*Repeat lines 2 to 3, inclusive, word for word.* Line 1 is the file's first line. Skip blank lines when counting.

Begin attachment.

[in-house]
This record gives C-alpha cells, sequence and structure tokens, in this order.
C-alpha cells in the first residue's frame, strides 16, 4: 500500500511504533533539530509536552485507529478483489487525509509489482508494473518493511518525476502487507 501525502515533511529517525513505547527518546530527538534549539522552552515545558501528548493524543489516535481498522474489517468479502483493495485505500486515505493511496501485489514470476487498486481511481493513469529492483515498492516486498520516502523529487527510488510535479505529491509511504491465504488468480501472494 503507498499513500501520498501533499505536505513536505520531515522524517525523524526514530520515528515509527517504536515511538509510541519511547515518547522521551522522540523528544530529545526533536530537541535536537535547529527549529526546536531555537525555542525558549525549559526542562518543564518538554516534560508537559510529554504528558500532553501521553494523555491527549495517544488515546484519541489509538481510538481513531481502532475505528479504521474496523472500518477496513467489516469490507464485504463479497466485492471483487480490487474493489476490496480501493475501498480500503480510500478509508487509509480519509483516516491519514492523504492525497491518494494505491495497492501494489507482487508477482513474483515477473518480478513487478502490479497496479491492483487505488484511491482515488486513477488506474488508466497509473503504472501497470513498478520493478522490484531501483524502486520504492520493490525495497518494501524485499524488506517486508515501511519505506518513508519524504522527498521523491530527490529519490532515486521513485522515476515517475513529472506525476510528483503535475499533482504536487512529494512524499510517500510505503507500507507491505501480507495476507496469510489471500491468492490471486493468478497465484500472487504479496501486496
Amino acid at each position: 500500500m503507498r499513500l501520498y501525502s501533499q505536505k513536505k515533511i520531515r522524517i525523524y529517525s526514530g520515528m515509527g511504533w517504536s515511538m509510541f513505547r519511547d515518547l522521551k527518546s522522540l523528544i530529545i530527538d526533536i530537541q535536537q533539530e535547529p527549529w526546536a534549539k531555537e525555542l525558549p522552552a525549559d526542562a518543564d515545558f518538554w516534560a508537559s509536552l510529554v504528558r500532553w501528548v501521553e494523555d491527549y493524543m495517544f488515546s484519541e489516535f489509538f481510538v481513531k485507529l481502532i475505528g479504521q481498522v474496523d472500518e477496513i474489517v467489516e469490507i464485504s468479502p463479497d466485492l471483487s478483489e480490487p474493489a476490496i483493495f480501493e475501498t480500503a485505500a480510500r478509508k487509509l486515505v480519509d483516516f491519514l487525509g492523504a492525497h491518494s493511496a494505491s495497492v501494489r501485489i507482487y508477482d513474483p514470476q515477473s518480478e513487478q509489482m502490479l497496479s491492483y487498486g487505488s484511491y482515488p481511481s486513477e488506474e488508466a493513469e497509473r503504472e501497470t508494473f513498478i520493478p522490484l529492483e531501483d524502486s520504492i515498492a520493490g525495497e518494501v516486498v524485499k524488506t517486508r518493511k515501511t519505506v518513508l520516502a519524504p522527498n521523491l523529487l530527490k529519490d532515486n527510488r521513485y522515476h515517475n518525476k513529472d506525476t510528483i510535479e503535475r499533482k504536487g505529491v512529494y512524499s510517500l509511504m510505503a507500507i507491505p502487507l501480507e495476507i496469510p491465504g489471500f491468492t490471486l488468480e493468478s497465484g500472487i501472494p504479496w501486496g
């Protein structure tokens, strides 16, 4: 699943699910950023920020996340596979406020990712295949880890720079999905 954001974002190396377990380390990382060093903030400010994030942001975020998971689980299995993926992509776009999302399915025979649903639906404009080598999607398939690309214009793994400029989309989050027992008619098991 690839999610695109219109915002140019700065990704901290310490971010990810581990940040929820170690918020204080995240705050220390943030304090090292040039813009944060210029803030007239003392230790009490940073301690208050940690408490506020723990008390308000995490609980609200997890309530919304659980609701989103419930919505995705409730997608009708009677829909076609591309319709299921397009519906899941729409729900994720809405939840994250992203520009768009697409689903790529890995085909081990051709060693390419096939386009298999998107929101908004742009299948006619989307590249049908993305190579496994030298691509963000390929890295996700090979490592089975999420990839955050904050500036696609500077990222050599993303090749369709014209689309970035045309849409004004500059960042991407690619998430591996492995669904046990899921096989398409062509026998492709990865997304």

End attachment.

This record gives C-alpha cells, sequence and structure tokens, in this order.
C-alpha cells in the first residue's frame, strides 16, 4: 500500500511504533533539530509536552485507529478483489487525509509489482508494473518493511518525476502487507 501525502515533511529517525513505547527518546530527538534549539522552552515545558501528548493524543489516535481498522474489517468479502483493495485505500486515505493511496501485489514470476487498486481511481493513469529492483515498492516486498520516502523529487527510488510535479505529491509511504491465504488468480501472494 503507498499513500501520498501533499505536505513536505520531515522524517525523524526514530520515528515509527517504536515511538509510541519511547515518547522521551522522540523528544530529545526533536530537541535536537535547529527549529526546536531555537525555542525558549525549559526542562518543564518538554516534560508537559510529554504528558500532553501521553494523555491527549495517544488515546484519541489509538481510538481513531481502532475505528479504521474496523472500518477496513467489516469490507464485504463479497466485492471483487480490487474493489476490496480501493475501498480500503480510500478509508487509509480519509483516516491519514492523504492525497491518494494505491495497492501494489507482487508477482513474483515477473518480478513487478502490479497496479491492483487505488484511491482515488486513477488506474488508466497509473503504472501497470513498478520493478522490484531501483524502486520504492520493490525495497518494501524485499524488506517486508515501511519505506518513508519524504522527498521523491530527490529519490532515486521513485522515476515517475513529472506525476510528483503535475499533482504536487512529494512524499510517500510505503507500507507491505501480507495476507496469510489471500491468492490471486493468478497465484500472487504479496501486496